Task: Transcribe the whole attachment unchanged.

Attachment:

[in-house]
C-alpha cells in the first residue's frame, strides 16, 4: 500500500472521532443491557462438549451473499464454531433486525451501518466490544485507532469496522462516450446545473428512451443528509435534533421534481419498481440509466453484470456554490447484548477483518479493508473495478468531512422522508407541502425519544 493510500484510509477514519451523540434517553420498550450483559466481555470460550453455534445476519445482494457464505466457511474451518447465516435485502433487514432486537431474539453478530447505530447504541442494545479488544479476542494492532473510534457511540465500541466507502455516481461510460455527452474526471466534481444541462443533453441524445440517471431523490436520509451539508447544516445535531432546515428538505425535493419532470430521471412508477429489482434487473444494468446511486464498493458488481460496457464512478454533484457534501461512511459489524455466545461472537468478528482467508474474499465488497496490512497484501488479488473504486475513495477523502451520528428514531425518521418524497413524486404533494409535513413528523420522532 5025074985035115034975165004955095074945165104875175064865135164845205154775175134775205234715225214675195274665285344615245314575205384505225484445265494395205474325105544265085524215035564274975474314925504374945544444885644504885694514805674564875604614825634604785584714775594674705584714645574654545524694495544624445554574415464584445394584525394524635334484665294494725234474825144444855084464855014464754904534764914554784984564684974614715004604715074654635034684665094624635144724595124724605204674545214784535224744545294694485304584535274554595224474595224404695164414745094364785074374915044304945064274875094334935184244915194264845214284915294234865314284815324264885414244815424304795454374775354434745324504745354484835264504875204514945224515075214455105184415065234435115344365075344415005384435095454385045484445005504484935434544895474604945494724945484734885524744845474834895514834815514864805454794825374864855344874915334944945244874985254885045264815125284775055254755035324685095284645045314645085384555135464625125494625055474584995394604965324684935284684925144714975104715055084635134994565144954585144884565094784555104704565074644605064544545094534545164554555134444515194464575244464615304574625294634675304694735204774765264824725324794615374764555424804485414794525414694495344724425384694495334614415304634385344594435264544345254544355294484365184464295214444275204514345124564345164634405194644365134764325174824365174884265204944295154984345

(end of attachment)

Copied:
[in-house]
C-alpha cells in the first residue's frame, strides 16, 4: 500500500472521532443491557462438549451473499464454531433486525451501518466490544485507532469496522462516450446545473428512451443528509435534533421534481419498481440509466453484470456554490447484548477483518479493508473495478468531512422522508407541502425519544 493510500484510509477514519451523540434517553420498550450483559466481555470460550453455534445476519445482494457464505466457511474451518447465516435485502433487514432486537431474539453478530447505530447504541442494545479488544479476542494492532473510534457511540465500541466507502455516481461510460455527452474526471466534481444541462443533453441524445440517471431523490436520509451539508447544516445535531432546515428538505425535493419532470430521471412508477429489482434487473444494468446511486464498493458488481460496457464512478454533484457534501461512511459489524455466545461472537468478528482467508474474499465488497496490512497484501488479488473504486475513495477523502451520528428514531425518521418524497413524486404533494409535513413528523420522532 5025074985035115034975165004955095074945165104875175064865135164845205154775175134775205234715225214675195274665285344615245314575205384505225484445265494395205474325105544265085524215035564274975474314925504374945544444885644504885694514805674564875604614825634604785584714775594674705584714645574654545524694495544624445554574415464584445394584525394524635334484665294494725234474825144444855084464855014464754904534764914554784984564684974614715004604715074654635034684665094624635144724595124724605204674545214784535224744545294694485304584535274554595224474595224404695164414745094364785074374915044304945064274875094334935184244915194264845214284915294234865314284815324264885414244815424304795454374775354434745324504745354484835264504875204514945224515075214455105184415065234435115344365075344415005384435095454385045484445005504484935434544895474604945494724945484734885524744845474834895514834815514864805454794825374864855344874915334944945244874985254885045264815125284775055254755035324685095284645045314645085384555135464625125494625055474584995394604965324684935284684925144714975104715055084635134994565144954585144884565094784555104704565074644605064544545094534545164554555134444515194464575244464615304574625294634675304694735204774765264824725324794615374764555424804485414794525414694495344724425384694495334614415304634385344594435264544345254544355294484365184464295214444275204514345124564345164634405194644365134764325174824365174884265204944295154984345